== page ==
Respiratory syncytial virus infection in children with severe motor and intellectual disabilities

  • S. Onoyama
  • T. Hoshina
  • S. Honjo
  • K. Ihara
  • T. Hara


Children with severe motor intellectual disabilities (SMID) are at high risk of death from acute viral lower respiratory tract infections (LRTI). Although respiratory syncytial virus (RSV) is the most common cause of viral LRTI in children, there have been a few reports on the relationship between SMID and the severity of RSV-LRTI. The aim of the present study is to assess the influence of RSV-LRTI in children with SMID. A case–control study composed of children with SMID (n = 18) and previously healthy children (n = 43) less than 16 years old hospitalized for RSV-LRTI was performed during five consecutive RSV seasons. The clinical presentation and the laboratory data in the SMID group were compared with those in the non-SMID group. In the bivariate analysis, the median age of the SMID group was higher than that of the non-SMID group (p = 0.002). Children with SMID had an increased risk for ventilation support (p = 0.057). The count of neutrophils in the SMID group was significantly increased (p = 0.012), whereas the proportion of bacterial co-infection was lower than that in the non-SMID group (p = 0.005). Multivariate logistic analysis showed that SMID was associated with longer oxygen usage [>7 days: odds ratio (OR) 5.309, p = 0.033]. The present study revealed that children with SMID were prone to developing hypoxia by RSV-LRTI. The strategies for the treatment and prevention of RSV infection need to be improved in SMID children.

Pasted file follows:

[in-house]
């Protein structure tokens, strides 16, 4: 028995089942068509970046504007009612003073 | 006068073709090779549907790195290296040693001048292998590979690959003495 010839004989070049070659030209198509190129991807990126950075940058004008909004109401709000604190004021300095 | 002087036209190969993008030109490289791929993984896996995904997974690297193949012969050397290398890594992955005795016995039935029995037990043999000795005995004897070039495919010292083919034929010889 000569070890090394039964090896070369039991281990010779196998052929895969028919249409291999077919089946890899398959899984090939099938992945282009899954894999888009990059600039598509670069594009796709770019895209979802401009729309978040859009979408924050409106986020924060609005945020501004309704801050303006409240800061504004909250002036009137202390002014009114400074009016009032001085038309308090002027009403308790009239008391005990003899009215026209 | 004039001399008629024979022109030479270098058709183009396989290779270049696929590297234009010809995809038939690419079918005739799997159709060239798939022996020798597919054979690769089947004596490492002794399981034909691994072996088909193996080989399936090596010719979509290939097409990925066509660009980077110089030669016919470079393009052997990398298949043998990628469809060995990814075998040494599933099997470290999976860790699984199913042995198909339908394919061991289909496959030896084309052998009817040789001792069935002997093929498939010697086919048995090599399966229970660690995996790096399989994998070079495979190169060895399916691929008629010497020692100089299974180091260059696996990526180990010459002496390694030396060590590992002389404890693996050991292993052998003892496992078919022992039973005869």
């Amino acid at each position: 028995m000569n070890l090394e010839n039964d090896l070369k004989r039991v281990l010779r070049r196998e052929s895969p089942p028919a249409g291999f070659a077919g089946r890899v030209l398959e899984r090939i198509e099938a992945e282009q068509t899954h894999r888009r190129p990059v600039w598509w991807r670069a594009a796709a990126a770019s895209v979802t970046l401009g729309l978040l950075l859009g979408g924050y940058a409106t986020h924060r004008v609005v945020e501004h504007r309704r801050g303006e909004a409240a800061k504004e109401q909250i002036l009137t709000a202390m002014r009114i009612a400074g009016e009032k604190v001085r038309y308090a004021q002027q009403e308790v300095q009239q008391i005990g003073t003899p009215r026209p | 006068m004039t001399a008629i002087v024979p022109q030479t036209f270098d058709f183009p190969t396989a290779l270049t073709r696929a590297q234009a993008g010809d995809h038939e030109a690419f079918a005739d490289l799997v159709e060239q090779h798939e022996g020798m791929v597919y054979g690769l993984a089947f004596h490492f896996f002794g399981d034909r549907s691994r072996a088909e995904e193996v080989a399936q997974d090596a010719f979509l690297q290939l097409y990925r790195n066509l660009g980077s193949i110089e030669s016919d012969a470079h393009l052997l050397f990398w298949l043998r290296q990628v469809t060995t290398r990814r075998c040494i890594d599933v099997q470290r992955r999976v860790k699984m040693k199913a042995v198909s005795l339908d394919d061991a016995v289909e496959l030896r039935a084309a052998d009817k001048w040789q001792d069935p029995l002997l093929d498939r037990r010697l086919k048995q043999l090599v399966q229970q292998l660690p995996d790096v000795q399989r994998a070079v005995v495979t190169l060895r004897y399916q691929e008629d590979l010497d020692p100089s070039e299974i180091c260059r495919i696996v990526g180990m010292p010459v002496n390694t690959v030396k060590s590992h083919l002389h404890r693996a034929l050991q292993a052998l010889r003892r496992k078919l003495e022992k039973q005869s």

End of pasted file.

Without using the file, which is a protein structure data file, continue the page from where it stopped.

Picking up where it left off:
We thank Tetsuyoshi Sugita (Shimadzu) for the technical assistance with the RT-PCR assay. We also thank Deana Tata for her significant advice regarding the manuscript.

Conflict of interest

The authors declare that they have no conflict of interest.


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Copyright information

© Springer-Verlag Berlin Heidelberg 2013

Authors and Affiliations

  • S. Onoyama
    • 1
  • T. Hoshina
    • 1
  • S. Honjo
    • 2
  • K. Ihara
    • 1
  • T. Hara
    • 1
  1. 1.Department of Pediatrics, Graduate School of Medical SciencesKyushu UniversityFukuokaJapan
  2. 2.Department of PediatricsNational Hospital Organization Fukuoka HospitalFukuokaJapan

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